Profile Treeform's Blog

Why Fog of War is Bad.

Feb 12, 2016 by Saktoth

Istrolid has its design origins in RTS, so we looked carefully at many of the conventions of the genre to determine whether they should be included in our game. It was natural not to include line of sight or fog of war in early builds, but when it came time to think about adding them, we had to consider exactly what it was they would add.

The primary function of fog of war is to create information warfare, so that it is possible to get an advantage over an enemy by knowing the location and composition of their army. In a game with counter mechanics knowing what the enemy is using and building the correct units to beat them is especially vital. Traditionally RTS games often require spending several minutes switching techs to access new units, so that the enemy must predict and prepare for them or be at a disadvantage. Istrolid abstracts these mechanics out into the ship design phase, requiring you to build up a fleet of flexible options capable of beating any comers over many games through trial and error. Any unit, at any place in the counter structure, can be built at any time.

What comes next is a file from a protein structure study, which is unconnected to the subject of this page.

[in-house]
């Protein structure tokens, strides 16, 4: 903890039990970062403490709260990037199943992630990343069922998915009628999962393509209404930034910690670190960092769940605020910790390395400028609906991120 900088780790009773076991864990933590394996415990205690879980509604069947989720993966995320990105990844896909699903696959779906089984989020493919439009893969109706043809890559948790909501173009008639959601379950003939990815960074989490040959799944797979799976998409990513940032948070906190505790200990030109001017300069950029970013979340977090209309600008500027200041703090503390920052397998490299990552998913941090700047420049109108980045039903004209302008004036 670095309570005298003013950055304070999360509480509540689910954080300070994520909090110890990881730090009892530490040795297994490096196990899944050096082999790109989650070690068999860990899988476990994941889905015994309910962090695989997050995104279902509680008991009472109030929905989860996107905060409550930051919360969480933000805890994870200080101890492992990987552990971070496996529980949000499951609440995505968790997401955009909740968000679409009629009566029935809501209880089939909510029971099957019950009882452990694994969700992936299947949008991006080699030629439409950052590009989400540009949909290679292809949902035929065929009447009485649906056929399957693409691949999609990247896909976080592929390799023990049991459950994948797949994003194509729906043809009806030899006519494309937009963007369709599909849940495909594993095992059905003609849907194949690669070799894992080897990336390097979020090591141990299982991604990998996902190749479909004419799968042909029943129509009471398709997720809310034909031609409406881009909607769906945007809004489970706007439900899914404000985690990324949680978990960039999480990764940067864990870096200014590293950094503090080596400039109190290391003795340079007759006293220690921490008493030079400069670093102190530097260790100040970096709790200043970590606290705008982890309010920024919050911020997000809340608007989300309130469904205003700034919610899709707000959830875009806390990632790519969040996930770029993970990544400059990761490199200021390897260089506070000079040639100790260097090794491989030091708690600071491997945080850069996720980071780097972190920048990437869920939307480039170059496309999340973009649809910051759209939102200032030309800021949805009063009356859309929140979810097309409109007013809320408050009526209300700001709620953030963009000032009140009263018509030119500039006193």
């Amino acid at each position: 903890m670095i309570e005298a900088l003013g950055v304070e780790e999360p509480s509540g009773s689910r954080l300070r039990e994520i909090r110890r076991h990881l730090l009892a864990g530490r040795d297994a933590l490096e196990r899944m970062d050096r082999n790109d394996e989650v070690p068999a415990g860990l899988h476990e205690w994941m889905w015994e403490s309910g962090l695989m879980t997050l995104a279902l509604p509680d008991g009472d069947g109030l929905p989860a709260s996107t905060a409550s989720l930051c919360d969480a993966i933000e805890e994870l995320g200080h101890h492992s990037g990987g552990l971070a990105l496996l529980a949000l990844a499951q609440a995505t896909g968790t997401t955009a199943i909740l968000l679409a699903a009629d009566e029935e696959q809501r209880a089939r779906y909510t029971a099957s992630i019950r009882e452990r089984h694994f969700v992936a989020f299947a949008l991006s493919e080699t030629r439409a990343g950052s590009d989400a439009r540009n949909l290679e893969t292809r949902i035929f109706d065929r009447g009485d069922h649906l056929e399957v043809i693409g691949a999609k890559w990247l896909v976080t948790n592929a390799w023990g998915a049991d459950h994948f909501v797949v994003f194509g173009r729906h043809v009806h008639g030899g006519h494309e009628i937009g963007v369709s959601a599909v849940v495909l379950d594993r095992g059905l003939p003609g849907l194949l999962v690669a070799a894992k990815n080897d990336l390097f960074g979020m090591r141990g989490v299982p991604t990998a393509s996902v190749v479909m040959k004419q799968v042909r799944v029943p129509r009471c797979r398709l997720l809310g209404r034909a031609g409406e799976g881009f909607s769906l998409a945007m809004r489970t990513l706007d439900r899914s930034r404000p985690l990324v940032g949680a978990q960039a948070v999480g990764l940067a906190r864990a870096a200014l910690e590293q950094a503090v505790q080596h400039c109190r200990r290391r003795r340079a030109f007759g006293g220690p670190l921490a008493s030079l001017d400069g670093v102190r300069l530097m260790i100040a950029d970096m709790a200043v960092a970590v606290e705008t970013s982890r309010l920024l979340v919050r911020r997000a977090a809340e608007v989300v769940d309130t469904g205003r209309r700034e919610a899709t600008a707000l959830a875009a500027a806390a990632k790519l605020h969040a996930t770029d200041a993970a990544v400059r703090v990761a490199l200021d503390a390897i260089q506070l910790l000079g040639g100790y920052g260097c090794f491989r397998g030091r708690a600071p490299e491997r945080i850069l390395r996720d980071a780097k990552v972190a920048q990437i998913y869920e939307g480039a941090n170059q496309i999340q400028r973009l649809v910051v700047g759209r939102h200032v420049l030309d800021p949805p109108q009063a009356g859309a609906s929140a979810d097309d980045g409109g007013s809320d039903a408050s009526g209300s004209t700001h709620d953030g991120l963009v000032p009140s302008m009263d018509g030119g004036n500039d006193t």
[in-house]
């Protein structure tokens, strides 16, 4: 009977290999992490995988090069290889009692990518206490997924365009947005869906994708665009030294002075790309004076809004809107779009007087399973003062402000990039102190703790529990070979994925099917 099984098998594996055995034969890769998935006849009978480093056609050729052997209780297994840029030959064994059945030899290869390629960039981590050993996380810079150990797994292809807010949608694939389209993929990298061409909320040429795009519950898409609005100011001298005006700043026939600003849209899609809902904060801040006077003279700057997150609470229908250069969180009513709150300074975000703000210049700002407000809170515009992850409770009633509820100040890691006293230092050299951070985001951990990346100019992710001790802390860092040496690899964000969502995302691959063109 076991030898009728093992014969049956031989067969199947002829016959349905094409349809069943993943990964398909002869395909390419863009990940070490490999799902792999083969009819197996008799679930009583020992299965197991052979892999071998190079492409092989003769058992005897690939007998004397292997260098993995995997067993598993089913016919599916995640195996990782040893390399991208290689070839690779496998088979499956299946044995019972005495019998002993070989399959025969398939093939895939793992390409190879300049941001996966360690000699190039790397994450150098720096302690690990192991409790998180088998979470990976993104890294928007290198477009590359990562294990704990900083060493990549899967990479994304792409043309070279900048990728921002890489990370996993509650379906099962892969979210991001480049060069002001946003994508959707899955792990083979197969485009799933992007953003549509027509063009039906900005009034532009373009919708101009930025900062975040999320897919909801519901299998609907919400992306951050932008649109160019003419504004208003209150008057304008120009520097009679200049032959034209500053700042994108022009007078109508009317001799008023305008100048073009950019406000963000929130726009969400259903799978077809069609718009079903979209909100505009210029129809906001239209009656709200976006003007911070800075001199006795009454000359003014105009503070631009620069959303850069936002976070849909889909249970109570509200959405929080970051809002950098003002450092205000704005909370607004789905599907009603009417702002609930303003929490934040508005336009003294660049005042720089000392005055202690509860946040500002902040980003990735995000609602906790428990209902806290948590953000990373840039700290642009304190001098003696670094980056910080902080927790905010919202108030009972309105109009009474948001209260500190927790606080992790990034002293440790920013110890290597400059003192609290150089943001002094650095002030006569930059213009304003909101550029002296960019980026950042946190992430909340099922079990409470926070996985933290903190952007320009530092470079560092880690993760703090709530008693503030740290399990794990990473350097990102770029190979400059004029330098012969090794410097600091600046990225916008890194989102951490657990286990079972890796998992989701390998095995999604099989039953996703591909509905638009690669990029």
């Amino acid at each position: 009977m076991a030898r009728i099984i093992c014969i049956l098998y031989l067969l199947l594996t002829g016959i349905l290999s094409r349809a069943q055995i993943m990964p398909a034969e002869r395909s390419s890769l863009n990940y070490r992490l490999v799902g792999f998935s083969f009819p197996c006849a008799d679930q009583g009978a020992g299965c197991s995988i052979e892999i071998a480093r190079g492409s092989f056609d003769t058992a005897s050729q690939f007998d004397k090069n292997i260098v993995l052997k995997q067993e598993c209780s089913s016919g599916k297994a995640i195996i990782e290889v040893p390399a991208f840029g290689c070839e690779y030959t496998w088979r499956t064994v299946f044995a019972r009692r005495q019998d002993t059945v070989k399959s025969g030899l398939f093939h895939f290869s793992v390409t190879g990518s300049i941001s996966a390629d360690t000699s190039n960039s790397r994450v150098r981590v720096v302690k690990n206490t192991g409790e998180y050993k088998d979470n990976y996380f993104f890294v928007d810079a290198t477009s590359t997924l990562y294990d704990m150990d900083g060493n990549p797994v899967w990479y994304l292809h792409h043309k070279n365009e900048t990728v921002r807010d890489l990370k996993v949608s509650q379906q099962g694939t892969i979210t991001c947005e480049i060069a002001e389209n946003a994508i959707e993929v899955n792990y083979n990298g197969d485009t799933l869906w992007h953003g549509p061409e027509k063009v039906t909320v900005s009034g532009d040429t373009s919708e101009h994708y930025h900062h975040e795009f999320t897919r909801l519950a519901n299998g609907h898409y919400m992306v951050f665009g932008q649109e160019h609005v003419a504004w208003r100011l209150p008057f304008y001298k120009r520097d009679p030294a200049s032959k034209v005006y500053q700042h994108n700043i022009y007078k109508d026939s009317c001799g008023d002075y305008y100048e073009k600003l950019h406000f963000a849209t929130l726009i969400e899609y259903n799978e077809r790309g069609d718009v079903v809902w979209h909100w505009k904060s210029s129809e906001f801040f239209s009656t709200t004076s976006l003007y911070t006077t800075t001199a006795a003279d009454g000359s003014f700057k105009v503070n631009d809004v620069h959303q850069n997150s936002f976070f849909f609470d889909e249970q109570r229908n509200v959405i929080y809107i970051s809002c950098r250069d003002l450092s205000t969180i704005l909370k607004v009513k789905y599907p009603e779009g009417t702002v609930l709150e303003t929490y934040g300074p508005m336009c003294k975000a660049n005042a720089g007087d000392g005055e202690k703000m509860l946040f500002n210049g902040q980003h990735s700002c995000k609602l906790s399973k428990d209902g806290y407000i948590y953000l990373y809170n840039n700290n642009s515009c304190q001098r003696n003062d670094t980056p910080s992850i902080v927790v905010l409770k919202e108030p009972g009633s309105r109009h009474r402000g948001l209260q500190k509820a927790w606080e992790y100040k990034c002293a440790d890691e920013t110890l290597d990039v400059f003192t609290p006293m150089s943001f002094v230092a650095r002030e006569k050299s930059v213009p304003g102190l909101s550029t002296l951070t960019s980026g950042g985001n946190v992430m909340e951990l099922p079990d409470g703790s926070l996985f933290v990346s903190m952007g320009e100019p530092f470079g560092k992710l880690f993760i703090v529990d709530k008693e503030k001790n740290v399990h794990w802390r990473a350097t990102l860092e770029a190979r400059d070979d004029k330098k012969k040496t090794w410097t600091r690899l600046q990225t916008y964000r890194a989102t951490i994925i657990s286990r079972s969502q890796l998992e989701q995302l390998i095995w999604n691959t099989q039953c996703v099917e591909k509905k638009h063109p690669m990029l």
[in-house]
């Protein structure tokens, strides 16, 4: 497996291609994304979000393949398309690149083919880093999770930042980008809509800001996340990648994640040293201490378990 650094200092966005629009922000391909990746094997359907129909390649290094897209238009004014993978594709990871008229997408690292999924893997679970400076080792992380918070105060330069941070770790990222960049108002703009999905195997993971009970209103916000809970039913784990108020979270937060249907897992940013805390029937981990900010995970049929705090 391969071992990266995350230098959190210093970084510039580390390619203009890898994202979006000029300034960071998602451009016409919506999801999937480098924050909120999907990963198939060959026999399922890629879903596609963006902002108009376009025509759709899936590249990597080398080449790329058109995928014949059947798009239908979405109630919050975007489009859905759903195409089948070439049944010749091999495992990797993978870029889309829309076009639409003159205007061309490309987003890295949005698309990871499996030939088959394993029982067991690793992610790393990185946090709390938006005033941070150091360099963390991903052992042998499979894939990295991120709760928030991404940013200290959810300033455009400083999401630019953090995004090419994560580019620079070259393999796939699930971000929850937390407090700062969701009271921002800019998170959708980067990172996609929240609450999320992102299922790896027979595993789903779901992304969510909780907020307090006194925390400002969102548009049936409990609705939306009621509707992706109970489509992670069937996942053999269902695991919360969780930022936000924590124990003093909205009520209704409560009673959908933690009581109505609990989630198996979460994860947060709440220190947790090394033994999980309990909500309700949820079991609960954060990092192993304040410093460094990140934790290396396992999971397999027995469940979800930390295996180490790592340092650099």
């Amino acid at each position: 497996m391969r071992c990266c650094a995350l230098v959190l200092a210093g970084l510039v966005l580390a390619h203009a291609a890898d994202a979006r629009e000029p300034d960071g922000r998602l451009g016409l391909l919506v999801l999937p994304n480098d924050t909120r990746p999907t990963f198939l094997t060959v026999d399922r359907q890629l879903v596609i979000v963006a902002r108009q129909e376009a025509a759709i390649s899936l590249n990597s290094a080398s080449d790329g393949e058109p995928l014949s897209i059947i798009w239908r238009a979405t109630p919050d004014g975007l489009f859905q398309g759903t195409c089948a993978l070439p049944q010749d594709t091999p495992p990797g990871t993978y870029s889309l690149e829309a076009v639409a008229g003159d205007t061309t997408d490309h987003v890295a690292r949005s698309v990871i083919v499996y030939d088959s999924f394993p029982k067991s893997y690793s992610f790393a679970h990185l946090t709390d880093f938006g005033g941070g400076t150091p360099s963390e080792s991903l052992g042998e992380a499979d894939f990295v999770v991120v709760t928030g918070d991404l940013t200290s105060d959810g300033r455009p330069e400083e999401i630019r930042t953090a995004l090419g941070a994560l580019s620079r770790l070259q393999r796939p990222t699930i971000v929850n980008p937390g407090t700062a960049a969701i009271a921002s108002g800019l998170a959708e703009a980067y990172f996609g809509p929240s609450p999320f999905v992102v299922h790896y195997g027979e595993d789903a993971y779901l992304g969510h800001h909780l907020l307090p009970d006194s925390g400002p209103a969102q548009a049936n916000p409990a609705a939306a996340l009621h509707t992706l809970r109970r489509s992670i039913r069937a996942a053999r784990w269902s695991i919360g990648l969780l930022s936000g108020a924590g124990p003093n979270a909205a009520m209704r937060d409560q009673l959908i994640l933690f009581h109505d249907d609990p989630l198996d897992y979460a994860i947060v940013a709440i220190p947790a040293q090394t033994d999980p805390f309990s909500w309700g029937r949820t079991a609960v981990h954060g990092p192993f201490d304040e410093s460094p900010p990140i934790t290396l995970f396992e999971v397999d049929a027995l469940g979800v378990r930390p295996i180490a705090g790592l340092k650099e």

With the fast pace of Istrolid combat and the low downtime, the window you have to respond to a new unit can be relatively small, and each ship is a hand-crafted beast, which might take some examination to determine the best response. The worst thing that can happen in many games and especially RTS is when the decisions on which counters to pick happens entirely blind, with no information on what the opponent might do: This is blind Rock Paper Scissors, where the outcome is pre-determined before any information is gained from the enemy. This is a problem I ran into a lot when designing Zero-K, and we worked hard there to ensure that since the choice of starting lineup is blind, all starting lineups have counters to whatever can be fielded by other starting lineups. This is a delicate balance, since any one side being too strong can lead to an auto-concede when faced with an enemy they do not have the tools to beat.

In Istrolid, given the short window of time between when a new ship is built and it enters battle along with the lack of the prolonged buildup, teching and double-guessing of other games means that fog of war would really only reduce interaction between players, making the game less skill and more guesswork. The fact that you must invest in ships of a given configuration and field them with a limited cash pool offers ample opportunity for bluffing and counter play, but being able to react to your enemies decisions increases interactivity and strategic depth.